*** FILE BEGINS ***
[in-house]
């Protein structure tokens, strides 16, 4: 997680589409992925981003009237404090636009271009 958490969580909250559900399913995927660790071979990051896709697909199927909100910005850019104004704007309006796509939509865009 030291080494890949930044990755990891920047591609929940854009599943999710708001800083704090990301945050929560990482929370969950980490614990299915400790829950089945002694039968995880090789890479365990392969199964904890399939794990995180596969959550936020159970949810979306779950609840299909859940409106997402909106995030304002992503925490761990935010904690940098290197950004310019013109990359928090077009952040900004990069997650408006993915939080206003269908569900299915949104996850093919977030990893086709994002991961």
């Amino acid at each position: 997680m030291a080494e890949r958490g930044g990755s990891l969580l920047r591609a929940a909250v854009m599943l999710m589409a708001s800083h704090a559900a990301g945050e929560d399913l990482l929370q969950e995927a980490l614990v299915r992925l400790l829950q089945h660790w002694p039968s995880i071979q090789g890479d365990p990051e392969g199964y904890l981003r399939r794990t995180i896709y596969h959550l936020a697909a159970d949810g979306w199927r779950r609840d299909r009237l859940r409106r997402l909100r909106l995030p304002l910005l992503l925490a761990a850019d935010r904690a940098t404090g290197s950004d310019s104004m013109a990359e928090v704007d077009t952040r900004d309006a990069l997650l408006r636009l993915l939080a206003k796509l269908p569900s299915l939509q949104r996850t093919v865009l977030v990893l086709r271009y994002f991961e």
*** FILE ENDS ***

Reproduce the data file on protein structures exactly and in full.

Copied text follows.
[in-house]
């Protein structure tokens, strides 16, 4: 997680589409992925981003009237404090636009271009 958490969580909250559900399913995927660790071979990051896709697909199927909100910005850019104004704007309006796509939509865009 030291080494890949930044990755990891920047591609929940854009599943999710708001800083704090990301945050929560990482929370969950980490614990299915400790829950089945002694039968995880090789890479365990392969199964904890399939794990995180596969959550936020159970949810979306779950609840299909859940409106997402909106995030304002992503925490761990935010904690940098290197950004310019013109990359928090077009952040900004990069997650408006993915939080206003269908569900299915949104996850093919977030990893086709994002991961």
């Amino acid at each position: 997680m030291a080494e890949r958490g930044g990755s990891l969580l920047r591609a929940a909250v854009m599943l999710m589409a708001s800083h704090a559900a990301g945050e929560d399913l990482l929370q969950e995927a980490l614990v299915r992925l400790l829950q089945h660790w002694p039968s995880i071979q090789g890479d365990p990051e392969g199964y904890l981003r399939r794990t995180i896709y596969h959550l936020a697909a159970d949810g979306w199927r779950r609840d299909r009237l859940r409106r997402l909100r909106l995030p304002l910005l992503l925490a761990a850019d935010r904690a940098t404090g290197s950004d310019s104004m013109a990359e928090v704007d077009t952040r900004d309006a990069l997650l408006r636009l993915l939080a206003k796509l269908p569900s299915l939509q949104r996850t093919v865009l977030v990893l086709r271009y994002f991961e």